Spelljammer campaigns run on ship-battlemaps, keeping those combats fresh because a challenge once you hit the fifth fight on the 'same' terrain. Different foes on board and greater use of the whole of the ship map can help.

Players appreciated being able to follow their whims, even where sometimes that left them with brief decision paralysis. On balance the momentary stall outs were forgotten while the freedom to roam wherever they wanted is more remembered.

The stuff that got the most 'wow' were things brought in from AD&D Spelljammer - weird planets - and exploration of implications like the mix of instantaneous communications (sending) with very long travel times.

I ended up having to stop after a dozen or so sessions and go back and re-do everything to put the stuff I was continuously look up on some digest pages. The key things I needed to pull out - where were the milestones for levelling / what level were people supposed to be for which encounters; ship names and sequence things were supposed to have happened in; what chapter different encounters were from.

NPC use was a mixed bag - I feel I could have used them more but also did not want them to just be 'quest-givers' - I think a happy medium might have been making them more useful in a fight but then it would have been one more thing to juggle on the battlemap.

Ship travel - I feel both that an opportunity was missed to make long-haul Spelljamming travel feel more weighty but also that this was not necessarily what the table would have wanted. We did not have super long sessions so I think further monkeying around with just getting to the places where they wanted to do stuff would have been friction not fun. So I think it was the right call.

Using a published campaign as opposed to writing my own was novel for me - most of my tables are very open-world gamers and the work involved in trying to steer them to a plot is more than I can be bothered with. I might follow this approach of stripping a campaign for parts again in future.

06 July 2024

On the morality and intricacies of love, passions and marriage in dragonblood-led societies

Guest post from the in-house testing team, on topics that have become relevant during our long running Ducal House campaign.

Dragons are among the most unpredictable creatures in existence. When they bred with humanoids, chief among them the ever-unsteady humans, their bloods mixed together in strange ways. All except the most distant of dragonbloods are fundamentally the same, their dominant draconic heritage an internal unifier, almost no matter to which extent their blood carries human, elf, or even, rumor has it, goblinoid parts; and yet, they can be fundamentally different in what drives them. There is no predicting the passions of a dragonblood - only the fact that there will be passion for something, be it buried deep or spilling out of every word and gesture.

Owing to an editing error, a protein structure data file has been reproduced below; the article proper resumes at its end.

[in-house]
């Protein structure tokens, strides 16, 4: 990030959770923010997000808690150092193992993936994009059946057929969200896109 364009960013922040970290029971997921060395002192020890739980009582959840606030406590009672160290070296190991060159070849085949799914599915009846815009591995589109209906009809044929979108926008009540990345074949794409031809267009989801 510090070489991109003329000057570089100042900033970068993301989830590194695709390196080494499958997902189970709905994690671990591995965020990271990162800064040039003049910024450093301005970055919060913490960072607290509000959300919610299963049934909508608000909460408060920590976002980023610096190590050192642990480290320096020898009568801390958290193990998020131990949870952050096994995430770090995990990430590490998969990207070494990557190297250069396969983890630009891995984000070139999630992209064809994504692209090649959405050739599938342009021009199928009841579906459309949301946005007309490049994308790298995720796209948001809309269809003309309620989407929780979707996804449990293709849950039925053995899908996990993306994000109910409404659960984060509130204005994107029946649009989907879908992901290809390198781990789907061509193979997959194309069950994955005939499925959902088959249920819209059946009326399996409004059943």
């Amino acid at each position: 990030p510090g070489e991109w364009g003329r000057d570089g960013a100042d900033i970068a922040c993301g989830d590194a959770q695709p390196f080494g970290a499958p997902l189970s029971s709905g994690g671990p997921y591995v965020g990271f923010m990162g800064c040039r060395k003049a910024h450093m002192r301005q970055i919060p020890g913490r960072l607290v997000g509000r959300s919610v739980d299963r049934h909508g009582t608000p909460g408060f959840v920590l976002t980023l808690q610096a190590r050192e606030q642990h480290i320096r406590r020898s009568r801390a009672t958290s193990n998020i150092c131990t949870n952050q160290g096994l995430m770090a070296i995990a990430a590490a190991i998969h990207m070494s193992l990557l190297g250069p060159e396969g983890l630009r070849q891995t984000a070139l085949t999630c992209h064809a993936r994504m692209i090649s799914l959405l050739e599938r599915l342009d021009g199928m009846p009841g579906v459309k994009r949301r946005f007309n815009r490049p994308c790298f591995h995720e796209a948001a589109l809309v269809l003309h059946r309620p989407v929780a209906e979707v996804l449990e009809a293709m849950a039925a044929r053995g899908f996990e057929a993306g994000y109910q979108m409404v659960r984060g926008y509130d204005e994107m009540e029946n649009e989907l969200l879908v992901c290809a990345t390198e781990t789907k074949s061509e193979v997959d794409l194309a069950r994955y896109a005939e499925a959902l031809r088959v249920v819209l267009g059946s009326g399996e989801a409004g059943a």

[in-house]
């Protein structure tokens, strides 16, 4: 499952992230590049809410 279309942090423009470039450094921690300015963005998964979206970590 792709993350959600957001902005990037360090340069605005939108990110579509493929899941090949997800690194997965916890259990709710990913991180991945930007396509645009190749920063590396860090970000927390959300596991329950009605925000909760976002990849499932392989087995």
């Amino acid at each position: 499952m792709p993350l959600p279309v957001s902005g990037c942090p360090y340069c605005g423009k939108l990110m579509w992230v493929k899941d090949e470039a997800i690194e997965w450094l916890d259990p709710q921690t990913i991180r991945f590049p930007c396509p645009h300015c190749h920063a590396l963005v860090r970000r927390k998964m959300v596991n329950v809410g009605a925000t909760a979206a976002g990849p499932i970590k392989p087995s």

A dragonblood-dominated society lives by unwritten, oft unspoken rules where passions of the flesh are concerned, necessitated by the potentially vast differences in the extent of such needs and wants between individuals of even the same clan.

For obvious reasons, marriage and offspring are vitally important concerns to titled individuals and families. Owing to the ancient magical prowess and recipies of the elves, however, these have little bearing on how an individual dragonblood chooses to live out their passions.

Two maxims appear to rule intimate relationships: discretion and plausible deniability. If an innocent bystander observes something they may well have overlooked had their gaze been turned a different direction, it is presumed by all parties that nothing of note occurred. Indiscretion and carelessness, however, are frowned upon and will lead to gossip and/or pointed questioning, particularly in repeat occurrences.

No dragonblood need fear moral outrage for engaging with their passions, even well outside their own species, as long as a certain amount of deniability is maintained.

Two dragonbloods who are courting may do so openly with decorum. Sharing a residence or discreetly sharing a bedroom before or without marriage will not be commented upon by society at large, though it has been observed that the closest acquaintances will take particularly the latter as permission to ask, nudge, jibe and joke with incongruous relentlessness.

Most dragonblood marriages among the higher strata of society take place under the patronage of Bahamut rather than one of the goddesses. What couples promise to one another in front of the altar of the Oath-Keeper allows for some variation, and the clergy of Bahamut does not concern itself with the policing of such vows (any who swore an oath in the Platinum Dragon‘s name will have to answer for its keeping before being granted his eternal rewards, after all), except perhaps for a gentle reminder in particularly ostentatious or high-profile cases.

However, engaging with one‘s passions outside of one‘s established marriage is a vastly more risky proposition among dragonbloods; the reason for this lies not in social repercussions or admonishment by the church, but rather in the well-documented irrationally possessive nature of draconic creatures.